Since you are working toward having the students sing in a round, it’s important that they have a solid sense of the beat, so that when it’s time to split up, they’ll be able t hold their own. One easy way to get students to practice the steady beat without boring them, is pulling out rhythm instruments and giving them plenty of opportunities to play their favorite. This might mean creating different stations using hand drums, claves, djembes, castanets, and so on. Then, have students play the steady beat while you sing, and give them the chance to switch stations each time you repeat the song. As they grow more comfortable with the melody, encourage them to begin singing along. You might even consider telling them to keep a beat with found sounds, such as a pencil on a music stand or taking off their shoes and slapping them together. Beware of the chaos that might ensue with this one!
I would encourage you to split this lesson into several different class times. The melody can be tricky, and it’s best to give them plenty of practice singing in unison before attempting a round.When you think they’re ready for the round, split them into three groups and have each group stand in a circle facing the center. Give clear starting signals for each group and try your best to not sing along. If it all falls apart, this may be a clue that they haven’t practiced in unison enough, and you’ll need to move back a step so they can strengthen their foundation.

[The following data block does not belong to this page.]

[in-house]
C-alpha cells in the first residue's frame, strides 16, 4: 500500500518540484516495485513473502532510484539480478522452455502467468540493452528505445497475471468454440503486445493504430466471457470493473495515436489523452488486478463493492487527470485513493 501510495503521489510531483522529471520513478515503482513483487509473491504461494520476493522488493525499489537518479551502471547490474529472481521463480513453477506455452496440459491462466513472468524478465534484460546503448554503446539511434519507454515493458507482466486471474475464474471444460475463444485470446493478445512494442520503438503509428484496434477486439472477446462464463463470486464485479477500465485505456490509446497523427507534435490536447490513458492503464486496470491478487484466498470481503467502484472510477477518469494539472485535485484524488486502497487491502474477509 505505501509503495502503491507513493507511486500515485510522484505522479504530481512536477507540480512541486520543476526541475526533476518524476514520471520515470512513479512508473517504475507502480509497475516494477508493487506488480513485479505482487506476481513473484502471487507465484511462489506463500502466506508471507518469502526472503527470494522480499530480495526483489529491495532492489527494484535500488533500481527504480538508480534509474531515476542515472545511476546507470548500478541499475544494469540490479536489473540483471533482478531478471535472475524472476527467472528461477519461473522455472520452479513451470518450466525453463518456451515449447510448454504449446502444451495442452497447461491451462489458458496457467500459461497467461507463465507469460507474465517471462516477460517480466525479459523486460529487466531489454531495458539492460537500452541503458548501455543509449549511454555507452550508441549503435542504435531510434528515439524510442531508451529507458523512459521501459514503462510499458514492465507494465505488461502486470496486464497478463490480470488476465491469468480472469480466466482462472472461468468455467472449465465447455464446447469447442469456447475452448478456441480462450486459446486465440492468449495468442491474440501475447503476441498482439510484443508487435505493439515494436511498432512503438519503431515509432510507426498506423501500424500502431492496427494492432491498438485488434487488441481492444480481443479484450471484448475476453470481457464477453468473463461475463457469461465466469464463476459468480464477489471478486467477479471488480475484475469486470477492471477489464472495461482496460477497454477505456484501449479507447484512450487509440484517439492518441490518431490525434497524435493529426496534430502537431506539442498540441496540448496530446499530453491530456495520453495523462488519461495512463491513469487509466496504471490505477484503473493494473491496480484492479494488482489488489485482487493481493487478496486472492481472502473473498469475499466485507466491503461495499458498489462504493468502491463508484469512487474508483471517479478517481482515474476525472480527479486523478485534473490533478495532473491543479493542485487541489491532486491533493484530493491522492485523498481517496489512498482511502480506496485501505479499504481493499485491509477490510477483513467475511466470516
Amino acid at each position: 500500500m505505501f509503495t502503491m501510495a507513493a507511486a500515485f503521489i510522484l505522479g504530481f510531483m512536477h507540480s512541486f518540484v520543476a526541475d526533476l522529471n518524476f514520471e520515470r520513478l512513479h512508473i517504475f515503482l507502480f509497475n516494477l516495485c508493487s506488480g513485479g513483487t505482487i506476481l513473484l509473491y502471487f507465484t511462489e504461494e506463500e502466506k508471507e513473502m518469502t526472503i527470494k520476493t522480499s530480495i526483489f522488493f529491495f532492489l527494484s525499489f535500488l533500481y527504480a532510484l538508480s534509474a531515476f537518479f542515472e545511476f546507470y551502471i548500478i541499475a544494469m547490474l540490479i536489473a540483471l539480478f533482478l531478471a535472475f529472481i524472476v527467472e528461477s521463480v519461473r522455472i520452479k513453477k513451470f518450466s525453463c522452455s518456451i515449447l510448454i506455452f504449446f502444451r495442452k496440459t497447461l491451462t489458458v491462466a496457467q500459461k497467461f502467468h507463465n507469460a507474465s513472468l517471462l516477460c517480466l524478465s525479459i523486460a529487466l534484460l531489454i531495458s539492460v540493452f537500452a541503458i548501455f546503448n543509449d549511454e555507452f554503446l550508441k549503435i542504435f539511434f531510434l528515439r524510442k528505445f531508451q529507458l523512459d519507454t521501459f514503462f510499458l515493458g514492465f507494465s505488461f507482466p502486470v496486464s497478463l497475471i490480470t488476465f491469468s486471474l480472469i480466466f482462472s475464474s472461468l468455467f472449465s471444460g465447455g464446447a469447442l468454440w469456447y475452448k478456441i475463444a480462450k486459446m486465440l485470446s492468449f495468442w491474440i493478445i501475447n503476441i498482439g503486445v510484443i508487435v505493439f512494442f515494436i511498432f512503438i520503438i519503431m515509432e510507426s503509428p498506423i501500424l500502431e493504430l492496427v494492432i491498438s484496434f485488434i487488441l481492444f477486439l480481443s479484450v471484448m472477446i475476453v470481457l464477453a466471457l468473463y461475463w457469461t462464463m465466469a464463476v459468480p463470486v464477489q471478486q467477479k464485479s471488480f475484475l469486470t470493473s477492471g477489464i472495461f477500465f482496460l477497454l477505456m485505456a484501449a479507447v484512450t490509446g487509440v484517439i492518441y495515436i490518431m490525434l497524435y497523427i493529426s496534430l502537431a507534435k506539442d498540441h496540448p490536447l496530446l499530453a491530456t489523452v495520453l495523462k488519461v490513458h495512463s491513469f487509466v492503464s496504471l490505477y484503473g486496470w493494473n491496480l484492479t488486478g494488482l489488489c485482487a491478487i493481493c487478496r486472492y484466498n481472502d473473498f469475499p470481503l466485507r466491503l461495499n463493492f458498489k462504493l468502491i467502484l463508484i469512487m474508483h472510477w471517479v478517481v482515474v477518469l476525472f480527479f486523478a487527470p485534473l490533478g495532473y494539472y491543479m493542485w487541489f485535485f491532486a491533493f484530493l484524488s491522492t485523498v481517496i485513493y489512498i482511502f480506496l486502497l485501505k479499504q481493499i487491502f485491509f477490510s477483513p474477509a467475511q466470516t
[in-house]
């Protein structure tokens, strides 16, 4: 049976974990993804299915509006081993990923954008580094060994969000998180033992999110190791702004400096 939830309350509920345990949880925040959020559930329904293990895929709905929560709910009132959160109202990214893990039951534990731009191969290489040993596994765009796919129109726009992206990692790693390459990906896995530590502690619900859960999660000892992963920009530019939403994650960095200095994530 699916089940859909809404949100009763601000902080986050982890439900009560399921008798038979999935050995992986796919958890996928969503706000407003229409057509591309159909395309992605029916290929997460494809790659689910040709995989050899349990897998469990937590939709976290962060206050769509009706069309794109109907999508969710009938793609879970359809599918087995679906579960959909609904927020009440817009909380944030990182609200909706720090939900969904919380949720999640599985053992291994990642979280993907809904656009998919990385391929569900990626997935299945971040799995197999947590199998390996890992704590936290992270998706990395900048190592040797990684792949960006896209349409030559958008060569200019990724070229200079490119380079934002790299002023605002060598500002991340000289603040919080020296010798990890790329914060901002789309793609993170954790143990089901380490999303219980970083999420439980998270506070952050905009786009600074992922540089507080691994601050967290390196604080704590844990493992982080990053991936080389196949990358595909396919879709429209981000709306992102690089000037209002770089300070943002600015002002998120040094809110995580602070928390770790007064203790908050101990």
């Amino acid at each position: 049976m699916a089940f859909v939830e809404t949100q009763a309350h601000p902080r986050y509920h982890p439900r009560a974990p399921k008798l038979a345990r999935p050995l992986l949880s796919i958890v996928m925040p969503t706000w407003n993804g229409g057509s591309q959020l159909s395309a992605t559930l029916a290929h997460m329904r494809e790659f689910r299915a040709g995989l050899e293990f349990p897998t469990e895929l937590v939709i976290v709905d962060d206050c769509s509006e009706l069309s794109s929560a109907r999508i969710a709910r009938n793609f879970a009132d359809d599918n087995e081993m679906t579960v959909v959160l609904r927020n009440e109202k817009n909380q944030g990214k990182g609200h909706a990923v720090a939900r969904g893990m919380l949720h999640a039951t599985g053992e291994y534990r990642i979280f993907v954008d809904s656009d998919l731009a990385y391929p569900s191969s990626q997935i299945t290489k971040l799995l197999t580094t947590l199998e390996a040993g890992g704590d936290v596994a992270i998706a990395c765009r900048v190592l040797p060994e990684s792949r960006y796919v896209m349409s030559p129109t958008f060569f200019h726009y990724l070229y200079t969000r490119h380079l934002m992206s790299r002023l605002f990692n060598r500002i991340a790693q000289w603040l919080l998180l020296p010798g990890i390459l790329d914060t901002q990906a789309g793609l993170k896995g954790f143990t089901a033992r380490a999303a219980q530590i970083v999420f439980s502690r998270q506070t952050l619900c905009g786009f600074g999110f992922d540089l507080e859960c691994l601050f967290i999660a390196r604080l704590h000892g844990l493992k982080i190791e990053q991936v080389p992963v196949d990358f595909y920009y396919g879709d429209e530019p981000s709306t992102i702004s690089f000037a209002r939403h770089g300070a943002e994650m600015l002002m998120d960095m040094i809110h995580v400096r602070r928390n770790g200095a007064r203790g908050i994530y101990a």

Once your students complete the round successfully, bask in the glow of their accomplishment and celebrate with them. One of my joys in teaching was watching students in awe of their own abilities after singing in a round. It was always an amazing experience for them, and one to be shared with their teacher!